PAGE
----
1987 was a myriad year in film. PREDATOR appeared, as did HELLRAISER. FATAL ATTRACTION boiled over and then along came ROBOCOP. All these films were in some way about morality and masculinity. However ROBOCOP was the most unexpected. Coming off the back of a series of machine – man, cyborg films (THE TERMINATOR being the most obvious), it appeared as another attempt to cash in. However the dynamics of good versus evil, humanity in a hulking metal frame and its use of mixed media (TV news in particular) made it stand out.

Alex Murphy (Dr.Peter Weller) is a cop, gunned down in the line of duty. OCP are the private firm running the cops and looking for a new super cop. RoboCop is born. A cyborg made from steel and flesh. However the memory of flesh, cant be stopped by the coldness of steel. Robocop cant escape his past. Or his job to uphold the law.

Part Man – Part Machine – All cop. ROBOCOP. I first saw ROBOCOP as a child. When VHS was king and funding new things all the rage. Also censorship was the norm and money was literally everyone’s god. Some 31 years later, some things have changed, others not but ROBOCOP is still a biting satire on everything from consumerism and technology. The sardonic intimation of an age of excess is one thing but the relevant notes for the current age is unmissable. From corrupt corporations, privatised social services and dubious military devices. Then the use of media messaging, gentrification and the fine line between good and bad. This is a film with so much to give and so much can be taken from it. Good science fiction asks questions of now and transposes them in the then. Great science fiction blurs the line to enable a diffusion that spares no one. ROBOCOP does this with the vinegar wit of Paul Verhoven. Adding a comic book, genre enveloping shell but never losing the America that is so ripe for the sending up. Or putting down as well… One note as well. ‘The vision that came to me was an overlay of the American Jesus..’ so says Paul Verhoven, the director of ROBOCOP. And well he might be right. Robocop is the future of faith in our being. Via the bots…maybe…


4K restoration from 2013. Looks decidedly nicer now that it has textured the image. Sometimes the frame is a touch flatter than I remember. Possibly because I last saw it when it was on an average DVD that hid this television feel. However the moments it shines (drug lab, OCP, House etc) are very good.


Thankfully Arrow have allowed the piece to breathe. They have focused on details. Filling the set with some of the technical aspects of making the man machine, to the feel of Detroit in the near future. My recommendations are below, however there is a lot to run over.

1 – Passing over the already heard commentary, New commentary by film historian Paul M. Sammon is a great place to understand the film from. It is on point and cohesive. Like the excellent ROBODOC that is also worth exploring elsewhere. 2 – Boxed up here are the Theatrical cut and the directors cut versions. The difference is limited but blood splattered.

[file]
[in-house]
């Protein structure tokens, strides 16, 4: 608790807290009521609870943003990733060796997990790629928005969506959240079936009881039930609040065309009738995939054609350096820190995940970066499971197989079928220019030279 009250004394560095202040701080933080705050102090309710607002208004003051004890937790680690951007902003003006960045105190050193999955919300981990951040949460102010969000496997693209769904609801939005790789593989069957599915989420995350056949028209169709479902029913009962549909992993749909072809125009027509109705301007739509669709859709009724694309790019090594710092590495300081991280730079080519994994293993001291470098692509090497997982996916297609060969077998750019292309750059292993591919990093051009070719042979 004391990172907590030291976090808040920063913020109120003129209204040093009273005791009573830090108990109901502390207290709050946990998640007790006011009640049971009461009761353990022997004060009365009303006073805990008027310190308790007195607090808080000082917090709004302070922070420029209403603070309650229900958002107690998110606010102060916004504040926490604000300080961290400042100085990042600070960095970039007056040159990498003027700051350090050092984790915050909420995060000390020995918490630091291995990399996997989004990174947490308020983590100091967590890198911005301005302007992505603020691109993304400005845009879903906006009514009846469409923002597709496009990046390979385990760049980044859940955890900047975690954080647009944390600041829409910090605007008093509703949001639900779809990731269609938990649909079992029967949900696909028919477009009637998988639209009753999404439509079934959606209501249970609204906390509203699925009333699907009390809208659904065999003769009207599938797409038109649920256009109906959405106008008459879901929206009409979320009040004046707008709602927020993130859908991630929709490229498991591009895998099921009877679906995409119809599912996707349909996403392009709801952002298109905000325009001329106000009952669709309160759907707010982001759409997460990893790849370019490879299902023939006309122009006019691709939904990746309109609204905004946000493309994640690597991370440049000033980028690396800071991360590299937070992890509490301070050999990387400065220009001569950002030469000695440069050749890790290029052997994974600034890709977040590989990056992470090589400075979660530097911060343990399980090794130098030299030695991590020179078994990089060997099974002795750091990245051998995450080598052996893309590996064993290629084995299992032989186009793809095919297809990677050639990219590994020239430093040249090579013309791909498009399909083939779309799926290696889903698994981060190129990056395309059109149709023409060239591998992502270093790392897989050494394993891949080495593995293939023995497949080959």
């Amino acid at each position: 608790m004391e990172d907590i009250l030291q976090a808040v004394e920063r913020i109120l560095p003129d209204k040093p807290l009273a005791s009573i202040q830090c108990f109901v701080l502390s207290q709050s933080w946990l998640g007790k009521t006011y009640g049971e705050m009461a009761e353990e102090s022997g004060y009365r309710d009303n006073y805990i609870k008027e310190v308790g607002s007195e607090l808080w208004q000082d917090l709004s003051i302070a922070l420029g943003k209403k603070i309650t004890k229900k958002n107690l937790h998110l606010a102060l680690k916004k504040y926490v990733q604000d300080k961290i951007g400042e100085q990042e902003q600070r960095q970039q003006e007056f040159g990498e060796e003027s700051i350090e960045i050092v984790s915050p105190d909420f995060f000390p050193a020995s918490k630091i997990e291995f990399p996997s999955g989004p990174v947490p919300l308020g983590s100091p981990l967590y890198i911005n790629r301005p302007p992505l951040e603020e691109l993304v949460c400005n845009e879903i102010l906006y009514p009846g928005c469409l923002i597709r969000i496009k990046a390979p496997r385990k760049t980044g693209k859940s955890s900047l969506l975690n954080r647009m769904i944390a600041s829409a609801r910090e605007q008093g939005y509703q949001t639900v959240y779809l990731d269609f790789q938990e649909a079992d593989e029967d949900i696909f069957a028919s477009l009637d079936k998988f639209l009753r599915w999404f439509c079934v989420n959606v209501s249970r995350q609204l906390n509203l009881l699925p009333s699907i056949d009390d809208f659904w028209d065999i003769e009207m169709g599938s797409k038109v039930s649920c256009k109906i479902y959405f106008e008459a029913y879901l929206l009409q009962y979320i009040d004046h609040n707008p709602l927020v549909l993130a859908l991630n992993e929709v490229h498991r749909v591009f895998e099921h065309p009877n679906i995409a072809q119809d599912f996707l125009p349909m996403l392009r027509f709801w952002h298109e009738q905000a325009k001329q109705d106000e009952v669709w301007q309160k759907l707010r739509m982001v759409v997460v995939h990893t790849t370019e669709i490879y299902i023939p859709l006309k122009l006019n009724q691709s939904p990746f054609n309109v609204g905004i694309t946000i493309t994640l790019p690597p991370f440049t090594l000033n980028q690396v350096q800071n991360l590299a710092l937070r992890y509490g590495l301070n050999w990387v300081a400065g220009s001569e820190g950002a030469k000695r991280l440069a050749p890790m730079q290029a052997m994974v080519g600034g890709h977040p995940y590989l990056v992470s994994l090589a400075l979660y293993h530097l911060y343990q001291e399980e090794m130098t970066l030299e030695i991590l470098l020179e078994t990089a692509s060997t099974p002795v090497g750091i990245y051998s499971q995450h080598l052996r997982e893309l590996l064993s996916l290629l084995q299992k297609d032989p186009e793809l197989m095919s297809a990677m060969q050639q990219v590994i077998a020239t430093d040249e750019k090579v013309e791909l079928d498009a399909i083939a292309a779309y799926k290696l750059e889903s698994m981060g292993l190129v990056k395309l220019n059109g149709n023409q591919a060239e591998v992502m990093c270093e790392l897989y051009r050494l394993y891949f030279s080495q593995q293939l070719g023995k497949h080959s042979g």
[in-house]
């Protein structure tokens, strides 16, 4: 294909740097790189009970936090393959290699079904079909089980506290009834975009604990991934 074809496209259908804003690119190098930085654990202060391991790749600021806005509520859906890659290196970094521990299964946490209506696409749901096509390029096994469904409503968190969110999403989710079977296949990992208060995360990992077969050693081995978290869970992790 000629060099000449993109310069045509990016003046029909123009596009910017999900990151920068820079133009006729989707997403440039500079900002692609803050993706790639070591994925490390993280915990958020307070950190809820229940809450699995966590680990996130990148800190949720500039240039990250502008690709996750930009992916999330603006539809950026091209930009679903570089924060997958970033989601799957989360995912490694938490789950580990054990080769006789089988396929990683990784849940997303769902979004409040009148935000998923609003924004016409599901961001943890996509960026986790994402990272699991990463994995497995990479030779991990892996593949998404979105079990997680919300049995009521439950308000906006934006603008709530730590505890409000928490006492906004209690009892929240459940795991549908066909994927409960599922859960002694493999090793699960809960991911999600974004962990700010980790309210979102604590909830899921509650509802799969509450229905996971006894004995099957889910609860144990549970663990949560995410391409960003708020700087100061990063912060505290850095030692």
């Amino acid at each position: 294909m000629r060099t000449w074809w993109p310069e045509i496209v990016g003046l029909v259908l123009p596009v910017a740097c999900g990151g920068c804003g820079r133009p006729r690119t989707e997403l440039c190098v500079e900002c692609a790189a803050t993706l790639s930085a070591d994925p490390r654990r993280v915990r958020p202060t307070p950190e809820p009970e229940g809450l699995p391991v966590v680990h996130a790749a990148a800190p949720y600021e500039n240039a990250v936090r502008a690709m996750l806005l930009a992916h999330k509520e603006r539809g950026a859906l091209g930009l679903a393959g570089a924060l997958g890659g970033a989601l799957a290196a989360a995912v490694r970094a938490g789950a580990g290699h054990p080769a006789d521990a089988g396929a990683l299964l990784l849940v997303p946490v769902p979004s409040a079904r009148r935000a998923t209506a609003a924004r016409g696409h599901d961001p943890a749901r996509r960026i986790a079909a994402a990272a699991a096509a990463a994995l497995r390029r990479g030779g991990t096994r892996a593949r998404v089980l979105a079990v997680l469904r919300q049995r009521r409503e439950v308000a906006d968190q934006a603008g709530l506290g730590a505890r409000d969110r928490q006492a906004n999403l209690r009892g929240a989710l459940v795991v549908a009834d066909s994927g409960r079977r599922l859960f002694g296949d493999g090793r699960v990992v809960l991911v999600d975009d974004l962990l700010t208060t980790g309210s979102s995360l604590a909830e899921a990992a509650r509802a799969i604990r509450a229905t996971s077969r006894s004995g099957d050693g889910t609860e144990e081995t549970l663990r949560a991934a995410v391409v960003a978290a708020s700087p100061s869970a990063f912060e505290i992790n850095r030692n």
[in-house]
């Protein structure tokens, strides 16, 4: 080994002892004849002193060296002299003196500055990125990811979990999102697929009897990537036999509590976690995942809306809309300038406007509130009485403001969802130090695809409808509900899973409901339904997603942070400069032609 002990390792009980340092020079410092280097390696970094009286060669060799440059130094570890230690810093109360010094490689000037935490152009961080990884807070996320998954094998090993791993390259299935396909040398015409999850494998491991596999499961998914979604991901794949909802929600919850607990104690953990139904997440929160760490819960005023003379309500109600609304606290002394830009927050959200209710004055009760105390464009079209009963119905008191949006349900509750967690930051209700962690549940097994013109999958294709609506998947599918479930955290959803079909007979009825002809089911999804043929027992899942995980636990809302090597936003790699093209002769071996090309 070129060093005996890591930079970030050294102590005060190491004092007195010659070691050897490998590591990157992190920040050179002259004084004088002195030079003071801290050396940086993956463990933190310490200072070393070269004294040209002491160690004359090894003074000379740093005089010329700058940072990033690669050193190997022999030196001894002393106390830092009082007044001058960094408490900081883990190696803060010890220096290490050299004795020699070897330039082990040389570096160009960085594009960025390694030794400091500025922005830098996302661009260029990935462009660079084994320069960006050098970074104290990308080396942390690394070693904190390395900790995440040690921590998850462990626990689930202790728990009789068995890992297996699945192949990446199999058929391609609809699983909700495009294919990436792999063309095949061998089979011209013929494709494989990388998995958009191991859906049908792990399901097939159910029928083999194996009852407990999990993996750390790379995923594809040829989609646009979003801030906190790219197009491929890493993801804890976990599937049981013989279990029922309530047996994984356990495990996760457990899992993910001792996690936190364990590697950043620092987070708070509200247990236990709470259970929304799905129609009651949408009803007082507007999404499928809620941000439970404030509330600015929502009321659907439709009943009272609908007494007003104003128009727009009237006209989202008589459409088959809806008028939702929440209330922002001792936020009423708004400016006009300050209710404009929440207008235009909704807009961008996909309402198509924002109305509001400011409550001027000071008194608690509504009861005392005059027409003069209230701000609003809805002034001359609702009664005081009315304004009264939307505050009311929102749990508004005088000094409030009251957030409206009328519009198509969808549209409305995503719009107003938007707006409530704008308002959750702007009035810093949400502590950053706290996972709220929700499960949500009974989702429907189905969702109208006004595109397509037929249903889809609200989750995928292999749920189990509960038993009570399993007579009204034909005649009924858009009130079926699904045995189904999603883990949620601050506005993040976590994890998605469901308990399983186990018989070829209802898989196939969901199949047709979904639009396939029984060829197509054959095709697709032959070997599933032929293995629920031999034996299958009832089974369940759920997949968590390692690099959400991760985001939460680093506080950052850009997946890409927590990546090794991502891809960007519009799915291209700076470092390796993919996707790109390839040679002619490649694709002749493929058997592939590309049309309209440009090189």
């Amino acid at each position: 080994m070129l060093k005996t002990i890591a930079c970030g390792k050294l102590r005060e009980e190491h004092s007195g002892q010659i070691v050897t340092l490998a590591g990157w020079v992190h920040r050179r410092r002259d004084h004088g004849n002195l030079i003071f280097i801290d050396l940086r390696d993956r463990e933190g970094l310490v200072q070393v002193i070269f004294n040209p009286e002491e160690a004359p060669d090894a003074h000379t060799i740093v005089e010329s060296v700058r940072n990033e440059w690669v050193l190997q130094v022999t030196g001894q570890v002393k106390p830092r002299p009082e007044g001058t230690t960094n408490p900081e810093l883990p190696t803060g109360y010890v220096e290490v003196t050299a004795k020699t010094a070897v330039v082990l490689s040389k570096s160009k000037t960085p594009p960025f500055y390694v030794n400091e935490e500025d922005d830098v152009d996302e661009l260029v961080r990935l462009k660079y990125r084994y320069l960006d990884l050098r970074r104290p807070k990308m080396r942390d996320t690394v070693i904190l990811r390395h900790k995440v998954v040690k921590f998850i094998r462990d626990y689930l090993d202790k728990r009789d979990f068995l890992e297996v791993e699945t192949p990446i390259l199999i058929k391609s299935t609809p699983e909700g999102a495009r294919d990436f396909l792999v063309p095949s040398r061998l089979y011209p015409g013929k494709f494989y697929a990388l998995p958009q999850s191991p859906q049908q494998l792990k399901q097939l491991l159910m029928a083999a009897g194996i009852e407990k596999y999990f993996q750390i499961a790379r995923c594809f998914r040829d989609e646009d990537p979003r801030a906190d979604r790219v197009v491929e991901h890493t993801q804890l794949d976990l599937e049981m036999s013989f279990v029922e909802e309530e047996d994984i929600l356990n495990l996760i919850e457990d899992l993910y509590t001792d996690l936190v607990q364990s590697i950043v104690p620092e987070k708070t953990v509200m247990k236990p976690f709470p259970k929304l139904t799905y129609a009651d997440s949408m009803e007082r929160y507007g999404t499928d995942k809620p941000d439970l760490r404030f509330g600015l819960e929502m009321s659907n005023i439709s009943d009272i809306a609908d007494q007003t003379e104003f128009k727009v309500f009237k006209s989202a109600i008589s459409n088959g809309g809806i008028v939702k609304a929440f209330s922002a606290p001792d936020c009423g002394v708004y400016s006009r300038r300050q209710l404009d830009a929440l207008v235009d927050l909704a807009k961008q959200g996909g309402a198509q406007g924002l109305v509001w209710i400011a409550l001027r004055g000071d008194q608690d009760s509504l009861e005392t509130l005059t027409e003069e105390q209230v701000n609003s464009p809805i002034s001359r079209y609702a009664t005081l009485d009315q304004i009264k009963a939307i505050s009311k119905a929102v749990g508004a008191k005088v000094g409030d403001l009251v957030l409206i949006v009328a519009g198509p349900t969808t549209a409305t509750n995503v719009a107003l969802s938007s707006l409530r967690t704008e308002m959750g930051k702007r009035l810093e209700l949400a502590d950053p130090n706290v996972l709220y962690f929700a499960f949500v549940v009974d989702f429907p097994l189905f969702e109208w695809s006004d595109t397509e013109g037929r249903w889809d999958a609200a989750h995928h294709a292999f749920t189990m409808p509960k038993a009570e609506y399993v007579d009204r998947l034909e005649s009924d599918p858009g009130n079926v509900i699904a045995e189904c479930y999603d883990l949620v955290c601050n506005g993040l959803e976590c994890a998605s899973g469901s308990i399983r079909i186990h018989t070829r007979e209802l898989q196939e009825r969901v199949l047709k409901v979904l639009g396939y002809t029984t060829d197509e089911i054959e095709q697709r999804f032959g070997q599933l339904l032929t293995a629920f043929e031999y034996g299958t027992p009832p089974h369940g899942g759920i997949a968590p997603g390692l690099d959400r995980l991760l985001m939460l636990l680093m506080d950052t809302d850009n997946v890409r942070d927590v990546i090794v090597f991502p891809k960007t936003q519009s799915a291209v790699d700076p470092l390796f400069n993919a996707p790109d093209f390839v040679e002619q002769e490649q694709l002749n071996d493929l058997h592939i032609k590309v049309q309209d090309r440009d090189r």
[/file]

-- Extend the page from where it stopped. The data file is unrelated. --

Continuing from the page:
• 4K restoration of the film from the original camera negative by MGM, transferred in 2013 and approved by director Paul Verhoeven
  • Newly commissioned artwork by Paul Shipper
  • Director s Cut and Theatrical Cut of the film on two High Definition (1080p) Blu-rayTM discs
  • Original lossless stereo and four-channel mixes plus DTS-HD MA 5.1 surround sound option on both cuts
  • Optional English subtitles for the deaf and hard of hearing on both cuts
  • Six collector s postcards (Limited Edition exclusive)
  • Double-sided, fold-out poster (Limited Edition exclusive)
  • Reversible sleeve featuring original and newly commissioned artwork
  • Limited edition collector s booklet featuring new writing on the film by Omar Ahmed, Christopher Griffiths and Henry Blyth, a 1987 Fangoria interview with Rob Bottin, and archive publicity materials (some contents exclusive to Limited Edition)
  • Archive commentary by director Paul Verhoeven, executive producer Jon Davison and co-writer Ed Neumeier (originally recorded for the Theatrical Cut and re-edited in 2014 for the Director s Cut)
  • New commentary by film historian Paul M. Sammon
  • New commentary by fans Christopher Griffiths, Gary Smart and Eastwood Allen
  • The Future of Law Enforcement: Creating RoboCop
  • RoboTalk
  • Truth of Character
  • Casting Old Detroit
  • Connecting the Shots
  • Analog, a new featurette
  • Composing RoboCop
  • RoboProps
  • 2012 Q&A with the Filmmakers
  • RoboCop: Creating a Legend, Villains of Old Detroit and Special Effects
  • Paul Verhoeven Easter Egg
  • Four deleted scenes
  • The Boardroom: Storyboard with Commentary by Phil Tippett
  • Two theatrical trailers and three TV spots
  • Extensive image galleries
  • Archive commentary by director Paul Verhoeven, executive producer Jon Davison and co-writer Ed Neumeier (originally recorded for Theatrical version of the film)
  • Two Isolated Score tracks (Composer s Original Mix and Final Theatrical Mix) in lossless stereo
  • Edited-for-television version of the film, featuring alternate dubs, takes and edits of several scenes (95 mins, SD only)
  • Split screen comparisons between the Director s Cut and Theatrical Cut, and the Theatrical Cut and edited-for-TV version
  • RoboCop: Edited For Television


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